The Real Jesus of the ANCby Lindokuhle Nkosi / 12.04.2012
10th of April, 1993. One gunshot cracks through a driveway off Hakea Crescent, Dawn Park. Janusz Jacub Walus walks up to the car, and packs three more bullets through the drivers head, then turns to leave. At quarter to eleven, the first phonecall bearing the bad news is received in peach house on Bauhinia street. The phone will ring continuously throughout the whole day. Chris Hani has been assassinated. The black residents of Dawn Park in the East Rand are angry, terrified. Over a bowl of snap, crackle and pop; a five year old hears snippets of “they’re coming for us”, “they won’t stop until they get us all”, and “I won’t let them get away with this!” The curtains are drawn shut, the TV on mute. The radio cries from the corner of the kitchen. The shooter has not yet been found.
I cannot say for certain what my young mind understood back then. I knew that up the road a body lay lifeless. Silenced. I knew that the dust would be redder than normal. I knew to be afraid. The house was dark, unbreathing. A grave mass hovered above, violent with anger and energy, threatening to explode. The wooden butt of a gun peaks out from under my father’s leather jacket as he leaves the house, walking towards the one where Chris Hani used to live. “Don’t open the curtain. Don’t answer the door. No-one must know you are home,” he said as he left the house. I hid inside my cupboard until it got stuffy. Or I got bored. I moved to the lounge where I hid under the table. Hid and prayed.
Hiding under tables has formed a large part of my life. Cowering from the red of the Inkatha Impi’s. Recoiling from the red of armed, angry hostel-dwellers. And then from the crimson unknown. The scarlet of future bloodshed, of when they would come finish us off. There were people outside the windows. Voices, wailing. Sirens. Sirens and smoke. Smoke and guns. Vows being made upon his blood. Blood to consecrate his death. To vindicate him. To vilify him.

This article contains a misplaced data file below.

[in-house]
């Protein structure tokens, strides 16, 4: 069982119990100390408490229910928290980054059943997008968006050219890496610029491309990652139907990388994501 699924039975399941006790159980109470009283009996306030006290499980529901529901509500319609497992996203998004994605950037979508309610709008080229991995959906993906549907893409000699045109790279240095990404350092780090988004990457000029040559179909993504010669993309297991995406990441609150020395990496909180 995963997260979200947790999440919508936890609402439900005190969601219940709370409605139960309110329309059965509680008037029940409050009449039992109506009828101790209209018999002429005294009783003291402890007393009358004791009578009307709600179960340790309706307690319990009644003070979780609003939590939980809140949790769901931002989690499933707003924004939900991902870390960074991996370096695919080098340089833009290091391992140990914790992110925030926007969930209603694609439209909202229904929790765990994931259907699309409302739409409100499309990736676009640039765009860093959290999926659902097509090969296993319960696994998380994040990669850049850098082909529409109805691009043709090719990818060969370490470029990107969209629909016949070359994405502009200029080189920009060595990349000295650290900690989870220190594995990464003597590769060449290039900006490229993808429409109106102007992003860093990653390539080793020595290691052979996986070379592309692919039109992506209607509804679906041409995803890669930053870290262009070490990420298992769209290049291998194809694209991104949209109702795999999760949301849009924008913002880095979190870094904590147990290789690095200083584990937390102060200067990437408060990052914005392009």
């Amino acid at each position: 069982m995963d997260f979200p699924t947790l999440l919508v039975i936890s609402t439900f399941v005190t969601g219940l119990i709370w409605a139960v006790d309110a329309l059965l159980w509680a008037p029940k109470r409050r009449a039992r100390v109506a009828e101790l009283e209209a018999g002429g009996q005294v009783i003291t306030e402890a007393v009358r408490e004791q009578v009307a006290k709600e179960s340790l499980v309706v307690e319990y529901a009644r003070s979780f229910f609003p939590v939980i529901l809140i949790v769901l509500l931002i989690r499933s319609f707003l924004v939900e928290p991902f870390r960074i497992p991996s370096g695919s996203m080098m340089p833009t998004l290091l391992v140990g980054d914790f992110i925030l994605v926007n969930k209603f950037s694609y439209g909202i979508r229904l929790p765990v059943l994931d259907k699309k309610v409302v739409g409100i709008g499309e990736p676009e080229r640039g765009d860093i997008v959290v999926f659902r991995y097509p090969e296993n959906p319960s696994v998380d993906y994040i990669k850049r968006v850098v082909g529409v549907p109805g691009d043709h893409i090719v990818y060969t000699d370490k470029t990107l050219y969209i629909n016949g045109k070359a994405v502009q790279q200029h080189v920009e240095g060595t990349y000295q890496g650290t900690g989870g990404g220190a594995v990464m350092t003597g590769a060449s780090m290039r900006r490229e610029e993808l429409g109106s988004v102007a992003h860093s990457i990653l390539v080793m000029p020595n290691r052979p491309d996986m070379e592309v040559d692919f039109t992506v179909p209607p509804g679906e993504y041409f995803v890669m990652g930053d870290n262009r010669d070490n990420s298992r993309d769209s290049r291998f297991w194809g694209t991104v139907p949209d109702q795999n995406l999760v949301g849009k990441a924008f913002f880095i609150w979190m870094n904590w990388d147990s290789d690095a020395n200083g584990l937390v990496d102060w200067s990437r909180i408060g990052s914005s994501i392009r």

Dawn Park is widely described as a “racially-mixed suburb”. In all honestly, it was a biltong and boerewors area, with a small sprinkling of upwardly-mobile blacks. It was a “first step out of the hood” suburb, a starter pack, where the majority of its black residents still lived in the outrooms of small-holdings and plots. Integrated, maybe. Co-existent, definitely not. So it was with much anxiety that 19000 people visited the house on Hakea Crescent to pay their respects. Terrified, white people peaked from behind their curtains. Dogs were moved to backyards. Dawn Park was black and red. Black and gold and green. Mourning and singing. Frisson and tension.
I try to imagine how South Africa would be had the situation played out differently. Had Hani lived. Let’s say, maybe, that Walus was a shitty marksman. Imagine that the bullets missed any fatal spots. That he, and not Mandela, had released a statement from his hospital bed. That the image that was immortalised in our minds was not one of Tokyo Sexwale weeping near his friend’s corpse, but of the two of them alive, together, with Hani at the helm of the country. That the headlines read: “Hani survives assassination attempt”.
His image never lived long enough to be tainted in the aftermath of liberation. He’s up there on the mantel of the incorruptible, but is it really plausible to think that he’d have survived the bling-ification of cadreship? The people he fought side-by-side with now live by the motto of “we did not struggle to be poor”. We have a “Teflon Don” upon whom charges don’t stick, leader for president, and Julius Malema is the voice of the youth. Perhaps we’re lucky then, that we still have that immovable picture of him to refer to. That we can say, as South Africans, that we know what selfless leadership looks like. Hani allows us to believe that we’re not completely fucked up. We get to pin our disappointments on part-man, part-myth; and pretend that fate conspired against us. That the country we live in is not of our own construct. Hani’s assassination is Jesus’ crucifixion. We reflect on it (maybe) on Easter without real consequence. Partake in the holy communion and unholy discourse, and wait myopically for his return.